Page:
Coconut Raft Interview

March 24, 2010

A musical based on another musical comprised of unoriginal, original music Coconut Raft, conceived just seven short weeks ago, opened at the Project Arts Centre last night, continuing the Temple Bar venues boundary pushing year which has seen them, in three short months, restage the Orestia as an electro laden fable about our development obsessed times (Off Plan); frog march us through a much needed lesson “as gaeilge” with the bi-lingual Broken Heart/ Croi Briste; and attempt to push the boundaries of “reality theatre” with Victor  & Gord, using untrained performers to tell there real life stories.

A series of fictions within fiction, Coconut Raft is the story of three guys breaking out of prison in the 1930s and the awful, awful stuff that happens to them along the way. That action then cuts to three other guys in boaters, who are part of a cheesy band from the 1950s headed by Gustavo DeVelera who has written a musical based on some version of the story of their prison break, which he has turned into a musical called Coconut Raft.

How did it all come about? “I basically owed Bobby (McGlynn) and Sean (Carpio) a lot of money,” says Bryan Quinn, a Lecoq trained actor possibly best known here for his work with Maeve Higgins and David O Doherty. “And they had, not together but as individuals, threatened my family. So I rang Willie White at the Project Arts Centre and said ‘Willie we have this incredible, incredible new show with amazing music and a darkly comic story. When can we put it on?’ He said the 23rd of March and that was that.”

That was seven weeks ago and Bryan and his fellow players have been working day and night at it ever since. Producing, devising and composing a show to star in, Quinn was the only one of them with prior acting experience.

“When we got the idea of the play together we kind of thought that this is to awesome not to get involved” says McGlynn. “ I’m from a showbiz family (his mother is a big name in musical theatre in Limerick) so it’s been dormant in the blood for a while. “

McGlynn was a stagehand on several major productions at the Abbey while Sean Carpio is a spirited Jazz Percussionist described by the Irish Times as perhaps “the finest drummer ever produced here” but neither has ever acted prior to this show.

How was it for Quinn, who not only had to get the piece on its feet in such a short space of time but also had to break two novices in to the ways of the stage? “It was never me going this is how you do this and this is how you do that. I gave them some pointers about one or two physical things, but they have been on stages before and they knew how to channel their experience into acting, as it were. “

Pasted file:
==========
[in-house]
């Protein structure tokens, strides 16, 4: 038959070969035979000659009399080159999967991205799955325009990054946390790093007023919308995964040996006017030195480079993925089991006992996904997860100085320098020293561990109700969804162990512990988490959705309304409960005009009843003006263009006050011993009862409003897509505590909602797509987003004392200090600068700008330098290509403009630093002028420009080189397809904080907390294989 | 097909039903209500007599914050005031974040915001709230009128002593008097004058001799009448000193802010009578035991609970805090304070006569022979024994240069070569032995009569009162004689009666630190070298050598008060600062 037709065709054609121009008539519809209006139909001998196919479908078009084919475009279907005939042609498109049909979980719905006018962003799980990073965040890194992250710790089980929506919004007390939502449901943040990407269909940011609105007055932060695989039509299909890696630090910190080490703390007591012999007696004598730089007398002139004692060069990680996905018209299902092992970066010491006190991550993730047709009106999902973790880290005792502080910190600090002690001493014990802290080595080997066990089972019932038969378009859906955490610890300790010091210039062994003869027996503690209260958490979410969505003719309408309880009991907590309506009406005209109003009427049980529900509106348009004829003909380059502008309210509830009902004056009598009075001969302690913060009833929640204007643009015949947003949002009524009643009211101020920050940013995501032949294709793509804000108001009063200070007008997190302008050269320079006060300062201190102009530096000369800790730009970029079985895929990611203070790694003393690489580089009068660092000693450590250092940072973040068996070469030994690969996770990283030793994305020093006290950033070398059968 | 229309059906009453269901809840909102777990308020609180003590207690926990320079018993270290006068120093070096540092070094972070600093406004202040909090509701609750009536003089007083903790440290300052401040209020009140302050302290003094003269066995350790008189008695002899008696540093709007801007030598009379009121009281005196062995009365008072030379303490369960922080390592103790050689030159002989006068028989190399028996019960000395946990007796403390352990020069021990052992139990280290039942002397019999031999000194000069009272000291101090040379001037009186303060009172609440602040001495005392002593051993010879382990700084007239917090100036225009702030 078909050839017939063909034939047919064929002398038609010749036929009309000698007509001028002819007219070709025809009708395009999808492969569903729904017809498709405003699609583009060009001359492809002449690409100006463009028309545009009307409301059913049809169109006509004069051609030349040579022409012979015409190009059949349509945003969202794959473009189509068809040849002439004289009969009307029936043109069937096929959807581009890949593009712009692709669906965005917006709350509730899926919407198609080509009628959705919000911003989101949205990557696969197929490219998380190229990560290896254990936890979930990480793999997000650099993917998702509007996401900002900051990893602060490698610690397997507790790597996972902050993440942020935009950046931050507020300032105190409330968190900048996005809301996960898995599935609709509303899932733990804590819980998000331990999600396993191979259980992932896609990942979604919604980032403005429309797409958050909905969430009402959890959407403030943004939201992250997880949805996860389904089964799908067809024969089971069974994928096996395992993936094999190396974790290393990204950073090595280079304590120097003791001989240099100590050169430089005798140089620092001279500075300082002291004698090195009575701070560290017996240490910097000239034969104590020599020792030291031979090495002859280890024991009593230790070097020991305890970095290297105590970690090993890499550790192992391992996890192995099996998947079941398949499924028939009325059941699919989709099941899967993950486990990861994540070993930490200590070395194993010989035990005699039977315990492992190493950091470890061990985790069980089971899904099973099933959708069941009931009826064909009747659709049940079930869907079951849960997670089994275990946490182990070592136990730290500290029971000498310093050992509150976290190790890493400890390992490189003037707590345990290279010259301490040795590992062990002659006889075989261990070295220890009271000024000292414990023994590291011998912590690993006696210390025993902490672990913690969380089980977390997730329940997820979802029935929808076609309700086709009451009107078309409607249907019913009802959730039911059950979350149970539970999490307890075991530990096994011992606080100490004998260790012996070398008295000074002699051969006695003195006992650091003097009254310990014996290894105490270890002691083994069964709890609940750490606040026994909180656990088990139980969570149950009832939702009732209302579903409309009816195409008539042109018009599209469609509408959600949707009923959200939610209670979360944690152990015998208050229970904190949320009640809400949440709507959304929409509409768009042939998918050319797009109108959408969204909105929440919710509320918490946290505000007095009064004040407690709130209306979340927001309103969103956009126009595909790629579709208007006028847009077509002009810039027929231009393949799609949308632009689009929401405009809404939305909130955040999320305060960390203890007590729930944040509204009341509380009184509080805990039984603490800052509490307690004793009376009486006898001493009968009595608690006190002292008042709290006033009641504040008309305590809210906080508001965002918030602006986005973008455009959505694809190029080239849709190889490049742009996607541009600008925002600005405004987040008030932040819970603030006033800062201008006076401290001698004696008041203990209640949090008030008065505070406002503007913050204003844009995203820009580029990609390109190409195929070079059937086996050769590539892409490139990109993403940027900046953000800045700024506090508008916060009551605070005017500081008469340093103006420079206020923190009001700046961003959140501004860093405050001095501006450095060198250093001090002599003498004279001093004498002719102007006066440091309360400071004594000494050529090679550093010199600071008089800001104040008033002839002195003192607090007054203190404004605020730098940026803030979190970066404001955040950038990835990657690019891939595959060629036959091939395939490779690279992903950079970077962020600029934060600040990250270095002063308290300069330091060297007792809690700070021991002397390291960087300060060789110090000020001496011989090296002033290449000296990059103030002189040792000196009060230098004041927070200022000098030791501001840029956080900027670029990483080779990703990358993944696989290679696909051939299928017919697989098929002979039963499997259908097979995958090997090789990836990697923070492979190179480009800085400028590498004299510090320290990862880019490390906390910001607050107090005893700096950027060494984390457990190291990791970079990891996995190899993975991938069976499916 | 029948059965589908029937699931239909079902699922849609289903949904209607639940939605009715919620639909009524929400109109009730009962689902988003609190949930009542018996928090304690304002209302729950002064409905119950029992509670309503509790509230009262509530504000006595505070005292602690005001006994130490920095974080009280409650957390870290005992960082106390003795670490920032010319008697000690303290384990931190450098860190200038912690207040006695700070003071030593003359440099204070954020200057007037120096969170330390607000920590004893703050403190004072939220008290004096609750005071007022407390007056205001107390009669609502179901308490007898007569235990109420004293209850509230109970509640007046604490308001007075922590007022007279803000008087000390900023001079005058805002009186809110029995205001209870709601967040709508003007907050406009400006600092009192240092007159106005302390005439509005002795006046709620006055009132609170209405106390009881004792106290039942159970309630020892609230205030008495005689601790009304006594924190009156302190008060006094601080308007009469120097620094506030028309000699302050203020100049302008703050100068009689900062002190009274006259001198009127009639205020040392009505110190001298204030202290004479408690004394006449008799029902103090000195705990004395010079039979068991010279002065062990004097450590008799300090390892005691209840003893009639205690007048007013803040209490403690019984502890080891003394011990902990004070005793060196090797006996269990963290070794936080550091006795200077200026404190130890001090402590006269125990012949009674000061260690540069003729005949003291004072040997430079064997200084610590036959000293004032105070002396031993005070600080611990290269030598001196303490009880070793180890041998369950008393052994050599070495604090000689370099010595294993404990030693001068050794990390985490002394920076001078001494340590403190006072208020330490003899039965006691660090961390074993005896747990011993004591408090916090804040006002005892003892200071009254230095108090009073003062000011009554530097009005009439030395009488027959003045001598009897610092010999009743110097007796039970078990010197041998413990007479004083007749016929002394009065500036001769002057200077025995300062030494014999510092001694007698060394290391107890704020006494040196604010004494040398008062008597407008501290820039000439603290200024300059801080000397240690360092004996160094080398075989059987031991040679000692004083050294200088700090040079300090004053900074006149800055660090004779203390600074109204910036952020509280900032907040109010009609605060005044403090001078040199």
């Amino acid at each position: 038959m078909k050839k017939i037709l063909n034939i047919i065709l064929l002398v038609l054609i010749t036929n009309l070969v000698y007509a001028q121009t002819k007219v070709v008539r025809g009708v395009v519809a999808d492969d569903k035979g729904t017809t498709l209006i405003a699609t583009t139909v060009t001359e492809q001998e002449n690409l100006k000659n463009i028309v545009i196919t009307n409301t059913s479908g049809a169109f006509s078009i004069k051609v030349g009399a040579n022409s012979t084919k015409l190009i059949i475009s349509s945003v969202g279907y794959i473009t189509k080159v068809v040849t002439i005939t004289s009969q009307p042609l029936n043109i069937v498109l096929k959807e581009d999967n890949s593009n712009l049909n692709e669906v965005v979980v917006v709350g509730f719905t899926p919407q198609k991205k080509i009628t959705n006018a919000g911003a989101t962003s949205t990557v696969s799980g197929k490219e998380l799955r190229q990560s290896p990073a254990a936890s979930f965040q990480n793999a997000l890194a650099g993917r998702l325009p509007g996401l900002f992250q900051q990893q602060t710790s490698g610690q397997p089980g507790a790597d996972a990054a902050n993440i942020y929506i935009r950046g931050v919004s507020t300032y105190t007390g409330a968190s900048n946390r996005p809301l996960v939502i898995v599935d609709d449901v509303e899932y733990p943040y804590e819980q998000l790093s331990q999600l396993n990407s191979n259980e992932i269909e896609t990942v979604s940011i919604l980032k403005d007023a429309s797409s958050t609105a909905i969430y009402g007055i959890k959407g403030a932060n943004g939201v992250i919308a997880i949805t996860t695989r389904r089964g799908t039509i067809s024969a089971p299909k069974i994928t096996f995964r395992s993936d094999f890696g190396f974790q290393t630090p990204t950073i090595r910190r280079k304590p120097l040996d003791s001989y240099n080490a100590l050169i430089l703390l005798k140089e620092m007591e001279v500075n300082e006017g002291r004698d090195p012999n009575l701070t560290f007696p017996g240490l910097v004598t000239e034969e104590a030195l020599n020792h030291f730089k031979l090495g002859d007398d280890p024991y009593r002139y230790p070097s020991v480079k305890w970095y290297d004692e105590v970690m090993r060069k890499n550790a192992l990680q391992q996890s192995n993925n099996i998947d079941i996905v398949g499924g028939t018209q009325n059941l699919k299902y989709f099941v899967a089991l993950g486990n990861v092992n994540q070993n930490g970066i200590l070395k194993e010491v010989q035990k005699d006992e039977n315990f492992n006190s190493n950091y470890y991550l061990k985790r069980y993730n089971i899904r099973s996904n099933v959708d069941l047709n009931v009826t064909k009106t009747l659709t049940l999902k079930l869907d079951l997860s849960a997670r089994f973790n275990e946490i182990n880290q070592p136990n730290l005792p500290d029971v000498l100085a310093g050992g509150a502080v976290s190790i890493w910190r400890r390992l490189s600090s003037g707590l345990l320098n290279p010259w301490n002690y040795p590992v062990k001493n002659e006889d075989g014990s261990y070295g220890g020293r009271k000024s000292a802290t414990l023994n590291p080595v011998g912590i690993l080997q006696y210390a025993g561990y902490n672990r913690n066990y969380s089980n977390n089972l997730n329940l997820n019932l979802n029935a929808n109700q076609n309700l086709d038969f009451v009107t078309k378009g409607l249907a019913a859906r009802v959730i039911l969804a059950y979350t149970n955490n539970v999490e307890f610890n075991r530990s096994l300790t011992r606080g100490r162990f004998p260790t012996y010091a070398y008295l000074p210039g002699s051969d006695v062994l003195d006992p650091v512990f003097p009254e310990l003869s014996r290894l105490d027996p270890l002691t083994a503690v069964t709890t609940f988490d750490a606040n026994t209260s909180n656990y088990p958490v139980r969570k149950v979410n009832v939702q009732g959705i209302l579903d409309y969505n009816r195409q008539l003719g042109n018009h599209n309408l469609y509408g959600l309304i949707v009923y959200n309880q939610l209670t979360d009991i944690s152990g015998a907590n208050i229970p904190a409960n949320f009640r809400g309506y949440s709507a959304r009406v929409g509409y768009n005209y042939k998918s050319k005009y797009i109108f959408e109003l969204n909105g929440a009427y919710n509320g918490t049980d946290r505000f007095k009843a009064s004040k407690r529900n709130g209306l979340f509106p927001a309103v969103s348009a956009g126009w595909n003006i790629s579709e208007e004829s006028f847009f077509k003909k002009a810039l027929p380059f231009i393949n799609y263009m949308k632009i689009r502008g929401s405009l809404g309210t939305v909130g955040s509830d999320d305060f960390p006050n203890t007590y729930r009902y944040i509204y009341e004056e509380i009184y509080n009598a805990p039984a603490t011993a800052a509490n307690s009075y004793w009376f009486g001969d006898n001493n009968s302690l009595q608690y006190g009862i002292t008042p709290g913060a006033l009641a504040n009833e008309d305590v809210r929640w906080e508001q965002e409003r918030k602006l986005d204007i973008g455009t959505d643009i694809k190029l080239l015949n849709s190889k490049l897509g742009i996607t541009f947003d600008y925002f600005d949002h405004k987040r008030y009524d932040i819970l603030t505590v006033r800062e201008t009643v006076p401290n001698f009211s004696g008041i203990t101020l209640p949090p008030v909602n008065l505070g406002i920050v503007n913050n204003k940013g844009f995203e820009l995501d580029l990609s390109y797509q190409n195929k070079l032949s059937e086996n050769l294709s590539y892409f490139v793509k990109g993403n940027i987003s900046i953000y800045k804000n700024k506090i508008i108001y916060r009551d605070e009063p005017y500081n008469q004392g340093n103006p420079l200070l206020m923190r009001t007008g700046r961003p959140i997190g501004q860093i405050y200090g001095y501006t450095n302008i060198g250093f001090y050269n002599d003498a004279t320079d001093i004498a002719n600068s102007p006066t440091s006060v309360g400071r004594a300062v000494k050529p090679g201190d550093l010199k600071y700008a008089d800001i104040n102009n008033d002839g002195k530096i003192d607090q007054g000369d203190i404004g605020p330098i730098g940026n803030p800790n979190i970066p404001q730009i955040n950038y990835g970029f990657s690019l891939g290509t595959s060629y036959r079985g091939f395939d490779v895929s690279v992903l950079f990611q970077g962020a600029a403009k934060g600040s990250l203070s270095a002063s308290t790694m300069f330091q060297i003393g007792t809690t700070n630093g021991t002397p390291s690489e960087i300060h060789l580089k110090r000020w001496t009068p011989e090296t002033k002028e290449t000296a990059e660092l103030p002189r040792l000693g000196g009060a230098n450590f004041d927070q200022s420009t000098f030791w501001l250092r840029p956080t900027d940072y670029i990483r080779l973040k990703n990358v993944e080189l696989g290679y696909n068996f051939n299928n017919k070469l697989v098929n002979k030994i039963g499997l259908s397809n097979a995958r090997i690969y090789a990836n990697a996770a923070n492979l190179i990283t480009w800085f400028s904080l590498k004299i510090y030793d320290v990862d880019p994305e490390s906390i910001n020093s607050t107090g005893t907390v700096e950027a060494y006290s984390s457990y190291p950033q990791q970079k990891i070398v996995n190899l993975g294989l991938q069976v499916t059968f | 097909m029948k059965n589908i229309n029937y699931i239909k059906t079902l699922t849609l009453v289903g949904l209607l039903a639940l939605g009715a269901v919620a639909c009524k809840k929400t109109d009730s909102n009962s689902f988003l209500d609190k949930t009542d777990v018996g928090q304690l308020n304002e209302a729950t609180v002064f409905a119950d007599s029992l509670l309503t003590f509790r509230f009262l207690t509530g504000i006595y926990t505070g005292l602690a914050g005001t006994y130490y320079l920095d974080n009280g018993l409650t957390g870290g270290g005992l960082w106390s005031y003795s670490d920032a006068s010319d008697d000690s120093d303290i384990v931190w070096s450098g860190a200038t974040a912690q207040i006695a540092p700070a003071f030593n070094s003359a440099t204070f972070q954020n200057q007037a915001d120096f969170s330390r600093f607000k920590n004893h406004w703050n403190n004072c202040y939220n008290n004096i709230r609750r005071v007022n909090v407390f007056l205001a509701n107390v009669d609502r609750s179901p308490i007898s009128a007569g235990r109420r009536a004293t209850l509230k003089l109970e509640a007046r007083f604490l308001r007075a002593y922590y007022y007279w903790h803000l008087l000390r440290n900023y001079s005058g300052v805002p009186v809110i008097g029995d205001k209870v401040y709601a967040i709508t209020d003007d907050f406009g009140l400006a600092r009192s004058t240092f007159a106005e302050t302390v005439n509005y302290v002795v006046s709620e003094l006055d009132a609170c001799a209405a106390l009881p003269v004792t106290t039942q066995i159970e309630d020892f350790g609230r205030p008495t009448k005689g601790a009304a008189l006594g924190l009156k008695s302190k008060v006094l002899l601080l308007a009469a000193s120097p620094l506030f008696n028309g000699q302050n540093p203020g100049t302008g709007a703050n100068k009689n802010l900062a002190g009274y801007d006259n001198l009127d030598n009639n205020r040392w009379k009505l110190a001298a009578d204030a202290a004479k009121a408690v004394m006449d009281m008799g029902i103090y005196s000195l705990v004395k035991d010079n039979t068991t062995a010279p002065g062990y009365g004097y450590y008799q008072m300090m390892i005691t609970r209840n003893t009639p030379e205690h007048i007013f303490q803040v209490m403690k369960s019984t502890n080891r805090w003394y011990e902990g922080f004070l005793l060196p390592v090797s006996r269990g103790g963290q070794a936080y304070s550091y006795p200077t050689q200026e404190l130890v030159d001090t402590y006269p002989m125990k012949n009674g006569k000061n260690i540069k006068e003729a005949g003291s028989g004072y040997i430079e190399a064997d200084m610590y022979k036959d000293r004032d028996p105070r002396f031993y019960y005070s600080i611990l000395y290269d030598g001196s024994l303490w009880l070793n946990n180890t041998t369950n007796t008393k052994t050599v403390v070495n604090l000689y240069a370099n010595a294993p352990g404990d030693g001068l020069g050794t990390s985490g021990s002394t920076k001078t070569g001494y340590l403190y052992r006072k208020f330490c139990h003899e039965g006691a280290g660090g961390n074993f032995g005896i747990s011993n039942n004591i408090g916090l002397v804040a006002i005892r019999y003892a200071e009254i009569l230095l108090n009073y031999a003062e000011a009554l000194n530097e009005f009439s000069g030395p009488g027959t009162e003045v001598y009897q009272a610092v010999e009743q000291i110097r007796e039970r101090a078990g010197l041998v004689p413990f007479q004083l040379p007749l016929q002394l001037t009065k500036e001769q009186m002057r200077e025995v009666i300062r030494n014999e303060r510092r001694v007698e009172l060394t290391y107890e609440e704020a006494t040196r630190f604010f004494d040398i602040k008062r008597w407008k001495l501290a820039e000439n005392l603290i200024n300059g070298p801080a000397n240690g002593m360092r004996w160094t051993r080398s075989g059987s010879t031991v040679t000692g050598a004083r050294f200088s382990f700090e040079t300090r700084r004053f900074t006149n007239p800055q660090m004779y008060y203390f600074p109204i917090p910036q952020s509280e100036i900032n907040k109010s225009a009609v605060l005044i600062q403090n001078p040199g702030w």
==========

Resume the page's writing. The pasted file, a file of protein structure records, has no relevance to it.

Irish musicals are a rarely spotted beast that pushed on the public have usually flopped. What made the lads want to take a pop at the genre? “We have probably been aware on a sub atomic level of that” says Quinn. “So we have built this show as a play with music rather than a musical. But we think that there is a place for a good, original, Irish musical and we want to do more of it in the future.”

Action takes precedence over the word. Irish writers have always been great at mining the words, and the country has produced some of the most famous English language writers in the world, whom a lot of people have said spoke in Irish but just used English words. “But in our show its lads breaking out of prison so its quite” says Quinn. “We think that non English speakers can come to our show and get a kick out of it. We did Clowning at one stage at Le Coq and there were around 35 nationalities in the school and you had to stand up to do something funny. And if you did something that made everyone laugh you kind of realized that that is something that would work all over the world.”

So how has it differed from other shows he has worked on? “We have tried to give it as much soul as we could. That’s our shtick. Were three guys coming from diverse backgrounds who have come together, good buddies, to work on a thing. Going back and working with real theatre companies and actors where we have all had similar training just isn’t as much of an appeal or as much of a challenge.”

You can download the hit single Coconut Raft, by Coconut Raft, from the latest Coconut Raft show for Coconut Raft Productions on Facebook and Garage Band and its a free download.  “So you can download it and take it to the bath or to the gym or break out of prison on a coconut raft while listening to it” says Quinn with a laugh.

Coconut Raft runs at the Cube at the Project Arts Centre from the 23 MAR – 3 APRIL 2010, 8.15PM. Tickets €15/12.

Download Coconut Raft here


2 Responses to “Coconut Raft Interview”

  1. […] out my interview with the lads here Possibly related posts: (automatically generated)Coconut Raft Interview Posted in Theatre Reviews […]

  2. […] Check out my interview with the lads here […]

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